LILLA CSORGO: Well, this is of course a big question in Canada, and it’s the one that’s up for grabs in the upcoming consultations with the government. I absolutely think that the merger efficiencies defense should be done away with.

First off, in the context of how it was originally justified on the basis of national champions, what the efficiencies defense allows you to get at is fixed cost savings. But fixed cost savings aren’t ones that are passed through by way of price, so I can’t say that I understand even the original justification that somehow this would have given Canadian firms a leg up in the international marketplace.

When it comes to the usual arguments that surplus is surplus and that it doesn’t matter what the source of that surplus is, whether it’s consumer surplus or producer surplus, we shouldn’t lose sight of the fact that that producer surplus is not costless—it is coming at the cost of allocative inefficiency. Meanwhile, there are costless ways of achieving production efficiencies. That is through competition, and so what we really should be doing is encouraging more competition rather than less, and we should be looking for other means of increasing that competition, including, say, in the case of Canada, doing away with inter-provincial trade barriers. Efficiencies shouldn’t be coming at the end of the day off the backs of consumers, where those consumers include business consumers.

ANTITRUST MAGAZINE ONLINE: Is there still some role for efficiencies in a merger analysis?

LILLA CSORGO: Yes, absolutely there is. As I said, fixed cost savings aren’t the ones that are going to be passed through in some way. Variable savings, on the other hand, are ones that can potentially benefit consumers. It could well also be that we have a merger that could bring about efficiencies that don’t actually correspond with an increase in market power, and those of course should be no-brainers; those should be mergers that we would want to encourage.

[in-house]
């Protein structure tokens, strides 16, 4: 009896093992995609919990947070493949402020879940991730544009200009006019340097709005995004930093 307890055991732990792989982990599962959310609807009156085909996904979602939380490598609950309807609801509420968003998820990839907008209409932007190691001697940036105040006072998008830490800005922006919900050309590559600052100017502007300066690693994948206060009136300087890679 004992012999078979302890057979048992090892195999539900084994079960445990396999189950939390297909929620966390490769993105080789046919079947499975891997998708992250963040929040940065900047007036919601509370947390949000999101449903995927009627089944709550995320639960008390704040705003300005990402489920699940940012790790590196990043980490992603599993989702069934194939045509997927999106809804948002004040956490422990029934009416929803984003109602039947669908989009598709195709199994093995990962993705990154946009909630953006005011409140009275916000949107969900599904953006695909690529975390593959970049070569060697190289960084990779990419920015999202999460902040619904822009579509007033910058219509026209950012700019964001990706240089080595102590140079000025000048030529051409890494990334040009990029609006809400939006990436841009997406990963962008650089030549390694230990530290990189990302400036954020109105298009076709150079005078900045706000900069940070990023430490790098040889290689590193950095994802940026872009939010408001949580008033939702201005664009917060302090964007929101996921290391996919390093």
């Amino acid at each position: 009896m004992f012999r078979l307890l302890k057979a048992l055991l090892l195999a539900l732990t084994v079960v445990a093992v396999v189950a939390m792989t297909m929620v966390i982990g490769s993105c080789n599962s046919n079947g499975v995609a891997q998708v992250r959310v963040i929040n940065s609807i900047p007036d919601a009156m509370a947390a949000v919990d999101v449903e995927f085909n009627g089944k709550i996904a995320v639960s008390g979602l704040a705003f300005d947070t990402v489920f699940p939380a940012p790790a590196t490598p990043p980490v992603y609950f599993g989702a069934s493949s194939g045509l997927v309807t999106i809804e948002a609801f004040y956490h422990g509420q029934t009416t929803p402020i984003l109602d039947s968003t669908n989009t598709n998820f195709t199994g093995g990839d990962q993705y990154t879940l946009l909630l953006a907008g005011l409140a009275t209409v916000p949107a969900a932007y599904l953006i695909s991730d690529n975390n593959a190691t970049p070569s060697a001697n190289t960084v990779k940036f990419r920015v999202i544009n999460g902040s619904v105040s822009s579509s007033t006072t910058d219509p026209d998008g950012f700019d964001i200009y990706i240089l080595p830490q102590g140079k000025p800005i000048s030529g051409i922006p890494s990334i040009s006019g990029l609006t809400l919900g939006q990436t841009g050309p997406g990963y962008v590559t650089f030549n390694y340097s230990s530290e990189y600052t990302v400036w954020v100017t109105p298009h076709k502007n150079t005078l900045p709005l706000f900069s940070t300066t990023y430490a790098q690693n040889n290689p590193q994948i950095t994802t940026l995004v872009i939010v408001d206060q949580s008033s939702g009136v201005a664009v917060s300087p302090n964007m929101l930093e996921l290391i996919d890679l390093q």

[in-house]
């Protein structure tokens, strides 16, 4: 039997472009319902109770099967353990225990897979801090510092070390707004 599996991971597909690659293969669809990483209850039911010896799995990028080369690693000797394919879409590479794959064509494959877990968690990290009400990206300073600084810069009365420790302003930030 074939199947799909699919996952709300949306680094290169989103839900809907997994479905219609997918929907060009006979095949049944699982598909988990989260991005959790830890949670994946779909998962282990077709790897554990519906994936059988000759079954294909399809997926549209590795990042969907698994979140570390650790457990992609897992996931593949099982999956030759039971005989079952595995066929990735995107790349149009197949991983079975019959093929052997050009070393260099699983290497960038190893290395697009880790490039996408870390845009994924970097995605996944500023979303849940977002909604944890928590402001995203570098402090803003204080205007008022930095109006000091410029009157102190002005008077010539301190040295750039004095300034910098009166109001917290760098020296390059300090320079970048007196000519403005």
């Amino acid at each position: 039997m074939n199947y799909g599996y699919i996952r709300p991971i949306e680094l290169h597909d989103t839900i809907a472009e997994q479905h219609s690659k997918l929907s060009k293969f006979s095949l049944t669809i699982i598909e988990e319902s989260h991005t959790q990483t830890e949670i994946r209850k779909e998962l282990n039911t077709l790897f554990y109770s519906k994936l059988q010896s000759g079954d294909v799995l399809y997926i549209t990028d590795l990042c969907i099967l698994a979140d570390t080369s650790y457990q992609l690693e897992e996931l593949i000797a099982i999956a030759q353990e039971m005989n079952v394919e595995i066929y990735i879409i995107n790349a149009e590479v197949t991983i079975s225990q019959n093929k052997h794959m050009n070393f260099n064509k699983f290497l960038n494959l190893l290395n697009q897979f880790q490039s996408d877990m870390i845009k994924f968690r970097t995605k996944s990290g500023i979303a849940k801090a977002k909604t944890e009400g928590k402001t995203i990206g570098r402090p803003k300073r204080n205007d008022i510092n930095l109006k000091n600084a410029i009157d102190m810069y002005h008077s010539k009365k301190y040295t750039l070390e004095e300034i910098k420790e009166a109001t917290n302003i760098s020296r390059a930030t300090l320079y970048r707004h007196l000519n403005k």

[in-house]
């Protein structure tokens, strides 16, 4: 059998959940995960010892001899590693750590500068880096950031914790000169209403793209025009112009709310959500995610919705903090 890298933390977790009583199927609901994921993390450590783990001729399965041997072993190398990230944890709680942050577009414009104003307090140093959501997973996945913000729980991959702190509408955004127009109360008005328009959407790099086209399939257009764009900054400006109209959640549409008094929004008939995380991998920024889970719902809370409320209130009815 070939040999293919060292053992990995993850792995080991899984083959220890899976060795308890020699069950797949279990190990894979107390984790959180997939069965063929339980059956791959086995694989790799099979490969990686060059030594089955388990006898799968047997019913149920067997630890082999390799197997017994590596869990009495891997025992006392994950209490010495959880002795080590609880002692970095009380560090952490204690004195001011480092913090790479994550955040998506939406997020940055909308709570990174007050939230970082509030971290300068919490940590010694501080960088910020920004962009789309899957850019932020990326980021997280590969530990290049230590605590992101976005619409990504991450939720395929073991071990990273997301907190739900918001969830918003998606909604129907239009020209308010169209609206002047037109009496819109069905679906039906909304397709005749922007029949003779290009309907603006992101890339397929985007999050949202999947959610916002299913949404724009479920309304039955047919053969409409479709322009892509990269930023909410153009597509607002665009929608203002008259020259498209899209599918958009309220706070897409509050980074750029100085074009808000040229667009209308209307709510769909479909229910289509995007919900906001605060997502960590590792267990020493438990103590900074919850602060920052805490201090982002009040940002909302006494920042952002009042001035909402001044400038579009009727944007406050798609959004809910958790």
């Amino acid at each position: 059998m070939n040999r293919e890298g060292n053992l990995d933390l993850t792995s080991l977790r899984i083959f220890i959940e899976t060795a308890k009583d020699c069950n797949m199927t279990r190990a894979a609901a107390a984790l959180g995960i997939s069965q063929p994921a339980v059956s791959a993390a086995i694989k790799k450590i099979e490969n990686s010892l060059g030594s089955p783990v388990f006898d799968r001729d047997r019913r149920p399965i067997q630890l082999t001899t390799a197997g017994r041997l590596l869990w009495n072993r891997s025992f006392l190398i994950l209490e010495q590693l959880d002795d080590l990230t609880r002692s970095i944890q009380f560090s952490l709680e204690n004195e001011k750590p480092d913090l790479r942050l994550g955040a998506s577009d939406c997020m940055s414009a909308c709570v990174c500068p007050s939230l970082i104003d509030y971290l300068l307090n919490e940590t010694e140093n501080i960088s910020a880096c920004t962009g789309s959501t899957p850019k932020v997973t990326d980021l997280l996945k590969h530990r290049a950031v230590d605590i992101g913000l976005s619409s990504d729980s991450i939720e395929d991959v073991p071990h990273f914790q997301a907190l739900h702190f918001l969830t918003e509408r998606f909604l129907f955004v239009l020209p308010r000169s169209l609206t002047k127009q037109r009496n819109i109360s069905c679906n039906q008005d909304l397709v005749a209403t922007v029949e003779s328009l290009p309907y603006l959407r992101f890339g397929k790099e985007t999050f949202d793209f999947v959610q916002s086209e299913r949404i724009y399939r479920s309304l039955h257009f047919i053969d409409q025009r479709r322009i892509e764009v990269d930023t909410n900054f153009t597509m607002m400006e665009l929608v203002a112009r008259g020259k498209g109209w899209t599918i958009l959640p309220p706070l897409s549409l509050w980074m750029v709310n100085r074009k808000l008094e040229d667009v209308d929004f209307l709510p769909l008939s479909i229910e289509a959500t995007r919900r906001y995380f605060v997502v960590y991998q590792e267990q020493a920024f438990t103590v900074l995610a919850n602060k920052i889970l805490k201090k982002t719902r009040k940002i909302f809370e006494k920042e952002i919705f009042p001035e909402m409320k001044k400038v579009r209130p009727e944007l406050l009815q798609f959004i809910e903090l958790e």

ANTITRUST MAGAZINE ONLINE: Switching gears a bit, to what extent have you observed economists at the different international agencies collaborating or sharing thoughts or theories on a particular merger or trade practice case?

LILLA CSORGO: I would say that this works best between Australia and New Zealand. In my experience, it’s really a fantastic, close relationship where you even have commissioners that are cross-appointed across the two agencies. That allows for really free, open, and candid discussion about matters that affect both jurisdictions.

I think that also helps with the relationship building more generally, so even if it’s not in a context of a particular investigation, because you have those relationships you can more easily just call each other up to discuss a particularly problematic issue that the other jurisdiction might have insights on.

In other jurisdictions the conversations—for reasons of confidentiality, so for good reason—can be a little bit more cryptic and consequently from my perspective just harder to follow and get the most out of.

But at no time are they useless. They always have some sort of benefit, but I do wonder, in the context of discussions of more general theories of economic harm, whether those conversations couldn’t be a little bit more candid.

ANTITRUST MAGAZINE ONLINE: To what extent have you observed that the agency economists are interacting directly with the parties’ economists, or are they typically more working internally as part of the team, and would you see benefits from more interaction with parties’ economists on matters?